An Interview With Thumbplay Music CEO Evan Schwartz On Music Streaming And Piracy

image from dailyrindblog.com Recently, I spoke with Evan Schwartz, the CEO and co-Founder of Thumbplay Music. In this interview, Schwartz talks about the challenge of raising awareness for streaming services and their radio feature that will be launched in the new year.

Hypebot: Given the results of your study, do you think compelling music services curve music piracy?

Evan Schwartz: Yes. Music piracy is not going to go away, but we believe there is a large audience who can be moved to a music service like Thumbplay because it is just a better experience than hunting for files, dealing with spyware, fixing metatags and sideloading. With the exception of the price, the P2P user experience is terrible. So then, for us, the key to creating a compelling service is a combination of ease-of-use, deep catalog, portability on smartphones and accessibility on any connected device. We absolutely believe there are tens of millions of people out there who are ready for a better experience that also compensates artists.

Our recent survey backed that up, 70% of respondents reported that they have stopped using P2P services since engaging Thumbplay Music – that’s a good early indicator to me that there’s a shift in how people think about getting their music.

Hypebot: Should raising awareness for music streaming services be a main part of anti-piracy efforts?

Evan Schwartz: This is a great point and one that deserves more attention. A big part of shifting behavior away from piracy is educating consumers about better alternatives. Thumbplay and the other companies in the space will obviously play a role in this through our marketing efforts, but a bigger educational campaign from the entire industry — including labels and artists — could have a real impact.

Hypebot: What challenges do you face in trying to raise awareness among music fans for Thumbplay?

Evan Schwartz: Our first challenge is that the access model for music is still very new to most people. It still requires seeing the service firsthand – and when people do experience it, and they try features like caching on their smartphones, they are immediately sold. I've demo'd our product to friends, family and unsuspecting people on the subway, and after a quick demo, almost all of them really appreciate the value of the service.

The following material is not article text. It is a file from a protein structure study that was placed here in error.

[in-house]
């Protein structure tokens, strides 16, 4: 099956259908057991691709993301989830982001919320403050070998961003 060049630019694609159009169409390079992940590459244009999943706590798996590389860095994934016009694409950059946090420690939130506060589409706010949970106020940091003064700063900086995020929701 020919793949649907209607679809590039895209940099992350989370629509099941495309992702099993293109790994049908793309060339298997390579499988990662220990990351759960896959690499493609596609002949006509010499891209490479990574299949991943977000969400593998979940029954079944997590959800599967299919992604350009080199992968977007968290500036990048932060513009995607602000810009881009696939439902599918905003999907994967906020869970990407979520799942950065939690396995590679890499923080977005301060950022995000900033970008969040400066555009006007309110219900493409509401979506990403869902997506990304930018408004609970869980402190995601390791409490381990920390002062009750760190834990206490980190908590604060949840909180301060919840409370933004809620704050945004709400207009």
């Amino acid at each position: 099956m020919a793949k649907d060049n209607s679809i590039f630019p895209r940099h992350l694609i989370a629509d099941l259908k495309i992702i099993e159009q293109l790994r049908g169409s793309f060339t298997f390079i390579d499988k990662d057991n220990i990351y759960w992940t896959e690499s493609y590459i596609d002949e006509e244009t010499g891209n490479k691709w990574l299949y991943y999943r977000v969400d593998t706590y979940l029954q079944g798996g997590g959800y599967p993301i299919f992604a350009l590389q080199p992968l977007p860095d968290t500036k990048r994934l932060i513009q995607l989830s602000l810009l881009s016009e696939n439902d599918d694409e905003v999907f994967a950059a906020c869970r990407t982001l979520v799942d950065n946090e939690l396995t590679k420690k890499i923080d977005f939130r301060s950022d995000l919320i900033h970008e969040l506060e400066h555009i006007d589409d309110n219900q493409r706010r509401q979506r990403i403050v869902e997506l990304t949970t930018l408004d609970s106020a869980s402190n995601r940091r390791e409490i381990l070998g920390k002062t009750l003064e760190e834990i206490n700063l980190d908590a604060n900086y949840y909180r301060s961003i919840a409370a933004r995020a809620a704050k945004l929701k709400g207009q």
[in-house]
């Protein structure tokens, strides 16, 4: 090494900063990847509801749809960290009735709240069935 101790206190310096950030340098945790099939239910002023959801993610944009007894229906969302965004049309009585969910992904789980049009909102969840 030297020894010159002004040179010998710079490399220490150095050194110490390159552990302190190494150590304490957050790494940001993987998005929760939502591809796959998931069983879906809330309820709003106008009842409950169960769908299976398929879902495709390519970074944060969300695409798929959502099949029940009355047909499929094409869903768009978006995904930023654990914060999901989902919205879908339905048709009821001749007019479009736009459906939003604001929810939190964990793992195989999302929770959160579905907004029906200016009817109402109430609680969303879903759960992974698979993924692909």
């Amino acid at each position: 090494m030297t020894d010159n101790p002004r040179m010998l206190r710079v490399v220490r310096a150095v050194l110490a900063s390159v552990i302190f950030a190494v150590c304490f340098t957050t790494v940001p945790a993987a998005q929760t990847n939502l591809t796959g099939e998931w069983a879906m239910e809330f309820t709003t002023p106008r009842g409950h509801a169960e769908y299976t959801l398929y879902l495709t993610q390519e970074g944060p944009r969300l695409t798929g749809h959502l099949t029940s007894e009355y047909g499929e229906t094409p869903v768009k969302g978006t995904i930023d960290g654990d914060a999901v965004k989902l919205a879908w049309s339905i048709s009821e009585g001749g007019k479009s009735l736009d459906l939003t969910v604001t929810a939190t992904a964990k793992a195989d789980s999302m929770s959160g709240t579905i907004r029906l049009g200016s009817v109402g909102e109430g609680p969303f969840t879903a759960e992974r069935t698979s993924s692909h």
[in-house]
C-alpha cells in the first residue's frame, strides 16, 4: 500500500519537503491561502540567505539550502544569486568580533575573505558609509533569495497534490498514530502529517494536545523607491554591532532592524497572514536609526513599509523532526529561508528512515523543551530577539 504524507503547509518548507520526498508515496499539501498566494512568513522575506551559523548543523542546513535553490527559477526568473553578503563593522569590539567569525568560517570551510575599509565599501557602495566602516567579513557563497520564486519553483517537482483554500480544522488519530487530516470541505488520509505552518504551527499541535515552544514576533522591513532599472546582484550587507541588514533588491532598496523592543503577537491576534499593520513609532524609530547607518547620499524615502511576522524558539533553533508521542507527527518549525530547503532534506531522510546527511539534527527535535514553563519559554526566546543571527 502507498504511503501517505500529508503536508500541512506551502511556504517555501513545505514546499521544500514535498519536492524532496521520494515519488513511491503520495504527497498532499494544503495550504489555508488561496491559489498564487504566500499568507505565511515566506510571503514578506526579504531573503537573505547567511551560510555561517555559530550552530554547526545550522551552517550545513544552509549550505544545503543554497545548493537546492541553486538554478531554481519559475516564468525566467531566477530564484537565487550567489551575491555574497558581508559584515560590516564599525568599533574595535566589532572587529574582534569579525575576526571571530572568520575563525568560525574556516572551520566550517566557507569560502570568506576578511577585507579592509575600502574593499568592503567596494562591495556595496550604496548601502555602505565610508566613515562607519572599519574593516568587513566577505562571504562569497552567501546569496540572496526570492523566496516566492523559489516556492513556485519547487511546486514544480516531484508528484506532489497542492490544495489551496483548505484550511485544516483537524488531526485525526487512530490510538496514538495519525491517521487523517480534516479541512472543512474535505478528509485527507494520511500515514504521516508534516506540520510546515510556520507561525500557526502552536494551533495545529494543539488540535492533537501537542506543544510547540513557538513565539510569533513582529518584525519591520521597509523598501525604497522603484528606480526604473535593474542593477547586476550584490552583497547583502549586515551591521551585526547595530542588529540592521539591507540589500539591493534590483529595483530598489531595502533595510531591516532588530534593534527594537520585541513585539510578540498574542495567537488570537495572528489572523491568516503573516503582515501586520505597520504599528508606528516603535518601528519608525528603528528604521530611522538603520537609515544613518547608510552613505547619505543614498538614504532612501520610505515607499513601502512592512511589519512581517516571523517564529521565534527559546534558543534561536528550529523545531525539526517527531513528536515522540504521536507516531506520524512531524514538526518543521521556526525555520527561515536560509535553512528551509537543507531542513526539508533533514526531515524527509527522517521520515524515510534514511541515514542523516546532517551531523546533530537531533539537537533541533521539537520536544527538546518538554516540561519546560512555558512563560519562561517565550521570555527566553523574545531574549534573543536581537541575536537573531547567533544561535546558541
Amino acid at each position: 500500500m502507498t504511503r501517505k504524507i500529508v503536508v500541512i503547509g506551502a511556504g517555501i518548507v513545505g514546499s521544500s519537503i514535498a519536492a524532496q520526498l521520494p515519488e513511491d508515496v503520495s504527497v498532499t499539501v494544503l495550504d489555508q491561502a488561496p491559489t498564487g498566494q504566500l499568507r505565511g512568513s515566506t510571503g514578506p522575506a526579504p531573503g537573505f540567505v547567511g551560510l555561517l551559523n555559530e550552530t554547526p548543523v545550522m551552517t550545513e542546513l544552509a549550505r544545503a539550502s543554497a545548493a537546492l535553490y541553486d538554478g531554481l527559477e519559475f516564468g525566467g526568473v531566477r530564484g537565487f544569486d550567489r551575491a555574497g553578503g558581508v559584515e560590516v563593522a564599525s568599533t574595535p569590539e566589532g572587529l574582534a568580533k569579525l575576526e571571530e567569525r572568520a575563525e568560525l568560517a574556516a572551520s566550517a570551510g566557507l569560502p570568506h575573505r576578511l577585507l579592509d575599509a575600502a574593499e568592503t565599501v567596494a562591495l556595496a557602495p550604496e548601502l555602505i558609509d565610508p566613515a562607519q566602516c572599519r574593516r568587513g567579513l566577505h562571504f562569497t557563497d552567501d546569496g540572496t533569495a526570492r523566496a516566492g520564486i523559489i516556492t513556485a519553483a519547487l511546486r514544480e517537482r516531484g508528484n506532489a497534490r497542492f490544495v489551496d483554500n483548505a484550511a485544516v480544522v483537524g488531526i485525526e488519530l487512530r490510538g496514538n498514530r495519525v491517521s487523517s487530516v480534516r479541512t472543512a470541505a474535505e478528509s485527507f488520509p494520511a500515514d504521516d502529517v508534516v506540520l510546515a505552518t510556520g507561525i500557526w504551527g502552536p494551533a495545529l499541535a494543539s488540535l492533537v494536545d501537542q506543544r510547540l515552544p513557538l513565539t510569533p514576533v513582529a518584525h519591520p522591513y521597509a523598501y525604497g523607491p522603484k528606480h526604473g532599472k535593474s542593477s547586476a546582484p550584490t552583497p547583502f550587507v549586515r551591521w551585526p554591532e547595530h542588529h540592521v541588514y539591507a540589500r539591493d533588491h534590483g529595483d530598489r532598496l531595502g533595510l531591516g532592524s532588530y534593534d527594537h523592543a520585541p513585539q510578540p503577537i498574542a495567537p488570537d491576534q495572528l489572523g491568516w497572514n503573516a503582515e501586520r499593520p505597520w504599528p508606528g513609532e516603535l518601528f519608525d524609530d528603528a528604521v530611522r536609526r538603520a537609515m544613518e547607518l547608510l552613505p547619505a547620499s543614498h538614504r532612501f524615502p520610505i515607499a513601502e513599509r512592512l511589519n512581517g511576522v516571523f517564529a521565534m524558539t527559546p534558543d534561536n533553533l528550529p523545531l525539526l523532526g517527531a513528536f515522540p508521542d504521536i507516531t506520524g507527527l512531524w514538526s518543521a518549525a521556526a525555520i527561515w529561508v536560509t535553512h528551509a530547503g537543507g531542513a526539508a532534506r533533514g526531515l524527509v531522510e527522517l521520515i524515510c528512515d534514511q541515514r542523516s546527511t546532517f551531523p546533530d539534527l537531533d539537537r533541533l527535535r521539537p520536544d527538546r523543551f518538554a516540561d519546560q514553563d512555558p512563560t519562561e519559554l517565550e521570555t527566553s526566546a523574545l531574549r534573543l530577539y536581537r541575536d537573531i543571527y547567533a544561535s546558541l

Thumbplay’s background in customer acquisition for subscription services gives us a real advantage in terms of finding customers who will be interested in a music service, so our challenge is more around communicating the features and value of the product in the short amount of time you have someone’s attention.

Hypebot: Would having a free on-demand music streaming or radio option help you attract more users?

Evan Schwartz: Glad you asked about radio, we’re launching a really slick version of Thumbplay Radio early in the new year that people are going to love – and it will be both in our mobile apps and in a web-based experience. In terms of a free service, we do offer a free trial today that does not require a credit card. A completely free trial is a must as this is the first on-demand mobile music experience for most people.

An ongoing free component of the service is certainly something we are contemplating, but it needs to make economic sense for us and for the labels. You can build a gigantic audience with free on-demand music, but it is difficult to build a sustainable business.

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  1. The main problem behind piracy (at least in 3rd world countries) is the high price of original content… i mean think about it…
    A guy with little to no money will definitely prefer an album costing few $ rather paying his food money for it!
    THATS something music companies should take in account. And THATS when piracy will actually stop!
    Leora Diamond

  2. I dont think the third world is in the music companies addressable market. People who dollars are debating between food and music are not the problem. The piracy threat is from people who have disposable income to purchase music but opt to pirate instead.

  3. The issue that I see is that the third-world is crammed with brilliant, talented individuals who are highly motivated to ensure that piracy keeps going, because they are priced out of authorized product. (I keep coming back to the Indian college student I used to chat about music with; he had a discretionary income of 15 dollars a month, and that had to include food and transportation.)
    As long as the third world keeps Internet-based piracy going, first-worlders are unlikely to have trouble accessing it.

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